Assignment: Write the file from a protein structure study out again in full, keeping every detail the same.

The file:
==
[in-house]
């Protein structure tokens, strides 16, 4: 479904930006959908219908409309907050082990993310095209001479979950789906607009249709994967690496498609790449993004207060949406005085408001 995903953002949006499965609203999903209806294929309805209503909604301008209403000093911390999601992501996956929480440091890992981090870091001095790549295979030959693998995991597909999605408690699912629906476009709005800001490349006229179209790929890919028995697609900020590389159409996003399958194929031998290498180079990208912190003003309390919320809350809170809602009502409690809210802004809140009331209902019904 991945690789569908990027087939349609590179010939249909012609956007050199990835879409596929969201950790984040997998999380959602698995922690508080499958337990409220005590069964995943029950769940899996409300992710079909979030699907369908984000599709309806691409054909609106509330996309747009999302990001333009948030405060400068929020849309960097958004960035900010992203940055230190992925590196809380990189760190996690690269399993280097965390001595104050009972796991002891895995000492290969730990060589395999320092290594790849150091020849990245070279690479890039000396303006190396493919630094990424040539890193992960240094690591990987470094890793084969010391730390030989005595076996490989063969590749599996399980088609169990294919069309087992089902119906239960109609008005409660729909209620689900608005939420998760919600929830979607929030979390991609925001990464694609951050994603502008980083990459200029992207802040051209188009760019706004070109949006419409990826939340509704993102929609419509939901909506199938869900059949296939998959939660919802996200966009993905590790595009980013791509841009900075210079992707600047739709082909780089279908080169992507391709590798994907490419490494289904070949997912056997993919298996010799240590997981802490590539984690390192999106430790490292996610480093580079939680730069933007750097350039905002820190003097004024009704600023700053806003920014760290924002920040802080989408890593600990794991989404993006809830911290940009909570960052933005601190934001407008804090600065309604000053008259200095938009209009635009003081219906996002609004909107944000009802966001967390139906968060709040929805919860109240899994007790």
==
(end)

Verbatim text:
[in-house]
């Protein structure tokens, strides 16, 4: 479904930006959908219908409309907050082990993310095209001479979950789906607009249709994967690496498609790449993004207060949406005085408001 995903953002949006499965609203999903209806294929309805209503909604301008209403000093911390999601992501996956929480440091890992981090870091001095790549295979030959693998995991597909999605408690699912629906476009709005800001490349006229179209790929890919028995697609900020590389159409996003399958194929031998290498180079990208912190003003309390919320809350809170809602009502409690809210802004809140009331209902019904 991945690789569908990027087939349609590179010939249909012609956007050199990835879409596929969201950790984040997998999380959602698995922690508080499958337990409220005590069964995943029950769940899996409300992710079909979030699907369908984000599709309806691409054909609106509330996309747009999302990001333009948030405060400068929020849309960097958004960035900010992203940055230190992925590196809380990189760190996690690269399993280097965390001595104050009972796991002891895995000492290969730990060589395999320092290594790849150091020849990245070279690479890039000396303006190396493919630094990424040539890193992960240094690591990987470094890793084969010391730390030989005595076996490989063969590749599996399980088609169990294919069309087992089902119906239960109609008005409660729909209620689900608005939420998760919600929830979607929030979390991609925001990464694609951050994603502008980083990459200029992207802040051209188009760019706004070109949006419409990826939340509704993102929609419509939901909506199938869900059949296939998959939660919802996200966009993905590790595009980013791509841009900075210079992707600047739709082909780089279908080169992507391709590798994907490419490494289904070949997912056997993919298996010799240590997981802490590539984690390192999106430790490292996610480093580079939680730069933007750097350039905002820190003097004024009704600023700053806003920014760290924002920040802080989408890593600990794991989404993006809830911290940009909570960052933005601190934001407008804090600065309604000053008259200095938009209009635009003081219906996002609004909107944000009802966001967390139906968060709040929805919860109240899994007790």